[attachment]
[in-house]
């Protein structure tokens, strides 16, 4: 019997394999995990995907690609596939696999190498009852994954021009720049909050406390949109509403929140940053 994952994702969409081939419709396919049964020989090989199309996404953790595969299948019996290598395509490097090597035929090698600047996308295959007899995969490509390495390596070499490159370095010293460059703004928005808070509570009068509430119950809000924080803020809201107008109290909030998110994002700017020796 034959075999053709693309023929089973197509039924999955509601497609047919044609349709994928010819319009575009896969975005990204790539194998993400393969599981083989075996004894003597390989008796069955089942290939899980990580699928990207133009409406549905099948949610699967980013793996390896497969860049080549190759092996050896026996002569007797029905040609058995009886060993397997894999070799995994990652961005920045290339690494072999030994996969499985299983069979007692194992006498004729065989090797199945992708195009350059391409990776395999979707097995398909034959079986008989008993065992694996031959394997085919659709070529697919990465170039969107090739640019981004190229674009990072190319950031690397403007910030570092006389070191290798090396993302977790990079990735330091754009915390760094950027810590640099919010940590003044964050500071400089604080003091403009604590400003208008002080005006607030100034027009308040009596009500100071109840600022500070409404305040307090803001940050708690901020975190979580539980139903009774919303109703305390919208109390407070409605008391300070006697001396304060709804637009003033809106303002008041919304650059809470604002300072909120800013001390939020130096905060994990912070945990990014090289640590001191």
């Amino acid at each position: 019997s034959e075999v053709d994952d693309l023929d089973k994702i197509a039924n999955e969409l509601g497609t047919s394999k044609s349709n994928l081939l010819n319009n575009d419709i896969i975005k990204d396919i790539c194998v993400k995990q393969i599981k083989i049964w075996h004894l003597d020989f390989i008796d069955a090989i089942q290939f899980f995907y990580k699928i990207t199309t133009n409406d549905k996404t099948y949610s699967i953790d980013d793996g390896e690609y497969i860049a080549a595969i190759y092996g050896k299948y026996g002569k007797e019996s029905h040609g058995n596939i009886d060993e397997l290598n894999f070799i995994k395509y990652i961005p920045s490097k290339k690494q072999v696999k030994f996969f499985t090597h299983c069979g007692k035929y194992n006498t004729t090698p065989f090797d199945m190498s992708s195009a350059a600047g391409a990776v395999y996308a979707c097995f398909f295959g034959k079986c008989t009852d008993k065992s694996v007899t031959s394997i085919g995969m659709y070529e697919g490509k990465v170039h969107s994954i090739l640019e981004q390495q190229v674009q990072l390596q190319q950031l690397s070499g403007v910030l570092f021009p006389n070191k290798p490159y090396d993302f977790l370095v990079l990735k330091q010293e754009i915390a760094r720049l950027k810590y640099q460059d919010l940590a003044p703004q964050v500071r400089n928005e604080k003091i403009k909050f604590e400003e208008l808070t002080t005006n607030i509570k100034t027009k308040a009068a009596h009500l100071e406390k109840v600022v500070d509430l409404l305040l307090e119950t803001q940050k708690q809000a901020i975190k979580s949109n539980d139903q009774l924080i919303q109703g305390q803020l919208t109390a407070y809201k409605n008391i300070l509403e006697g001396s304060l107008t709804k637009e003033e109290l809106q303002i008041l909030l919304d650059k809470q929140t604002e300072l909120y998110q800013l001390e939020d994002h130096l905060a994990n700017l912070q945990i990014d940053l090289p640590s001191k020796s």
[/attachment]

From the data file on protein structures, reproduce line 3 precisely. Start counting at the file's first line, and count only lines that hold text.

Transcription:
């Amino acid at each position: 019997s034959e075999v053709d994952d693309l023929d089973k994702i197509a039924n999955e969409l509601g497609t047919s394999k044609s349709n994928l081939l010819n319009n575009d419709i896969i975005k990204d396919i790539c194998v993400k995990q393969i599981k083989i049964w075996h004894l003597d020989f390989i008796d069955a090989i089942q290939f899980f995907y990580k699928i990207t199309t133009n409406d549905k996404t099948y949610s699967i953790d980013d793996g390896e690609y497969i860049a080549a595969i190759y092996g050896k299948y026996g002569k007797e019996s029905h040609g058995n596939i009886d060993e397997l290598n894999f070799i995994k395509y990652i961005p920045s490097k290339k690494q072999v696999k030994f996969f499985t090597h299983c069979g007692k035929y194992n006498t004729t090698p065989f090797d199945m190498s992708s195009a350059a600047g391409a990776v395999y996308a979707c097995f398909f295959g034959k079986c008989t009852d008993k065992s694996v007899t031959s394997i085919g995969m659709y070529e697919g490509k990465v170039h969107s994954i090739l640019e981004q390495q190229v674009q990072l390596q190319q950031l690397s070499g403007v910030l570092f021009p006389n070191k290798p490159y090396d993302f977790l370095v990079l990735k330091q010293e754009i915390a760094r720049l950027k810590y640099q460059d919010l940590a003044p703004q964050v500071r400089n928005e604080k003091i403009k909050f604590e400003e208008l808070t002080t005006n607030i509570k100034t027009k308040a009068a009596h009500l100071e406390k109840v600022v500070d509430l409404l305040l307090e119950t803001q940050k708690q809000a901020i975190k979580s949109n539980d139903q009774l924080i919303q109703g305390q803020l919208t109390a407070y809201k409605n008391i300070l509403e006697g001396s304060l107008t709804k637009e003033e109290l809106q303002i008041l909030l919304d650059k809470q929140t604002e300072l909120y998110q800013l001390e939020d994002h130096l905060a994990n700017l912070q945990i990014d940053l090289p640590s001191k020796s």